Attached at the bottom is my paper that I wrote. I’m just needing help to identify the strongest possible onjection to my thesis as well as the closing remarks.
The strongest possible objection to your thesisWith Good Reason: A Guide to Critical Thinking
A rebuttalWith Good Reason: A Guide to Critical ThinkingWith Good Reason: A Guide to Critical Thinking
Closing remarksWith Good Reason: A Guide to Critical Thinking
Merck and Company Inc. is faced with an ethical dilemma on whether the company should focus on its profitability or it should risk investing in the drug research. The drug was regarded as the only medication for River Blindness, a very fatal and deleterious ailment. This research placed the company decision makers on crossroads. They feared that their clients could not afford the drug and this would mean losses for the company. The company values as stated in the company website are “Our core values are driven by a desire to improve life, achieve scientific excellence, operate with highest standards of integrity, expand access to our products and employ a diverse workforce that values collaboration” (n.d). These values serve as the obligation of the company and their primary objective. Like any other business, the company would want to make profits but this is not their fundamental objective, enhancing life is. This presents a very difficult situation for the company. This is because it has to make a decision to either invest in the research of the drug which may not earn it any profits and save lives or to let it go and maximize profits.
Merck and company should choose to invest in the research of the drug meant to heal River Blindness. This is because even though the company risks losing huge amounts of money, the drug will help in healing so many people. The Deontology theory supports this viewpoint. This paradigm explores the morality of an action with regard to its rightness or wrongness instead of its impacts. It places stress on the link between the morality of an action and obligations. According to Gray (2009), some actions are morally obligated despite their impacts. In the case of a business, every company has obligations to the customers, business stakeholders, and workers since they are the reason for the existence of the business. They contribute to the business in one way or another and are therefore its responsibility.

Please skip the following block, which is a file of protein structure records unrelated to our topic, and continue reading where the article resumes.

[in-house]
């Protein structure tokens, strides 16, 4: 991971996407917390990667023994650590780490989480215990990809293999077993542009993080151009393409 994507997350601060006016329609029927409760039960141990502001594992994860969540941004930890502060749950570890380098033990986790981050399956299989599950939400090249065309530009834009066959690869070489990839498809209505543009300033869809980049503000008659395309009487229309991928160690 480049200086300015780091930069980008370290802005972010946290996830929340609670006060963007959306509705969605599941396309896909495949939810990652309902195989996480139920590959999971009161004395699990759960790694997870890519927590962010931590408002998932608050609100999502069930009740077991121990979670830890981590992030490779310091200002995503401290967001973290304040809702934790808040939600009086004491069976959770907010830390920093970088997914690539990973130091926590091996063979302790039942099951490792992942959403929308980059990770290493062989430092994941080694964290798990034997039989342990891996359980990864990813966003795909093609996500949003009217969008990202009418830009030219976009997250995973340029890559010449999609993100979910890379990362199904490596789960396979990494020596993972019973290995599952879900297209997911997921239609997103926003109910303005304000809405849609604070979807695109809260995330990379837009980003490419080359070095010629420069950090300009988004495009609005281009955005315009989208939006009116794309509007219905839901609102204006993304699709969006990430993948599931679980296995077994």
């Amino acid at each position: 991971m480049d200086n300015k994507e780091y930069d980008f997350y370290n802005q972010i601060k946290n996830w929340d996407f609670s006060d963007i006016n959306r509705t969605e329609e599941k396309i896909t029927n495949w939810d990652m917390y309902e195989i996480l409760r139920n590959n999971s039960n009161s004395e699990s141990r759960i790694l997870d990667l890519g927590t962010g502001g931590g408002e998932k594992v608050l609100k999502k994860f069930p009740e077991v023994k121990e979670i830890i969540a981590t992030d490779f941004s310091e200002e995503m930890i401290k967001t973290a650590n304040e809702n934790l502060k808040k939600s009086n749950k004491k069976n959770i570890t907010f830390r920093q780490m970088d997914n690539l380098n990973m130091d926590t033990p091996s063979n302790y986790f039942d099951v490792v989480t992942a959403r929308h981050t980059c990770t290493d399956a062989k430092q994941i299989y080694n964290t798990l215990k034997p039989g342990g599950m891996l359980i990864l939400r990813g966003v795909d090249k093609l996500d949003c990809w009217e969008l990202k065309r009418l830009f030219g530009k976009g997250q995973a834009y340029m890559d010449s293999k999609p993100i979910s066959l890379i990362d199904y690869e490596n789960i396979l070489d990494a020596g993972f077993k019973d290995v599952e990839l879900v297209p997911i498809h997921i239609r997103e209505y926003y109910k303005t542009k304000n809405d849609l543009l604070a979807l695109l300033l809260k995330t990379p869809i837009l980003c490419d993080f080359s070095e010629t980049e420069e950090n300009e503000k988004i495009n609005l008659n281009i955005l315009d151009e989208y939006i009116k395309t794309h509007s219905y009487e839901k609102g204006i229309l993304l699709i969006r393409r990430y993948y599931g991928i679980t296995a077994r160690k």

The Merck and company’s shareholders include the customers, employees, business shareholders, competitors, among others. If the company, chooses not to invest in the research of the drug, the shareholders, employees and the company at large will benefit financially while the customers will lose lives. Increasing profits is not one of the key value of the company, the company values human life. This means that the company’s top priority is the customers and it is its obligation to enhance lives. The right thing to do is, therefore, investing in the research of the drug that will save millions of lives regardless of the losses the company may have to undergo. Considering the values of Merck company, it aims at improving people’s lives and that is its obligation. The deontology theory is about taking the right action and fulfilling the obligations. In this case, there are millions of lives that depend on the research of the drug. The right thing to do is to save the lives. Moreover, the company has an obligation to enhance lives, attain scientific excellence, as well as demonstrate integrity in all its operations as mentioned in the company values. Investing in the research of the drug would help the company in fulfilling its obligations. Scientific excellence can only be attained by carrying out innovative research projects successfully. As the company’s value, it has an obligation to venture into the research of the drug and come out successfully. It is the right thing do regardless of the fact that the research may fail. As long as the action that the company takes favors the well-being of human beings, it is the right thing since human life is more valued than any other benefit.
The responsibility page of the website of the company states that it operates at high standards since many people across the globe depend on their products. Moreover, their values involve operating with integrity. Ditching the research of the drug would mean that the company operates against its value system. The company also has a philosophical statement that was established in 1950 by George Merck who was the company president then advising that the medicine is for the consumers and not for their own gain but if the consumers are satisfied, the gains will definitely be there (Collins, 2004). This gives the company an obligation to take an action that is beneficial to the consumers without considering the profits. By so doing, the company will be operating on the basis of its values. The company clearly stated that they are more concerned about enhancing lives instead of profits. Failure to invest in the River Blindness research would mean that they focus more on the profits than the well-being of their consumers. Even though the company has an obligation to provide profits for the investors considering that they have invested in it, life is more important and the right thing to do is to save it.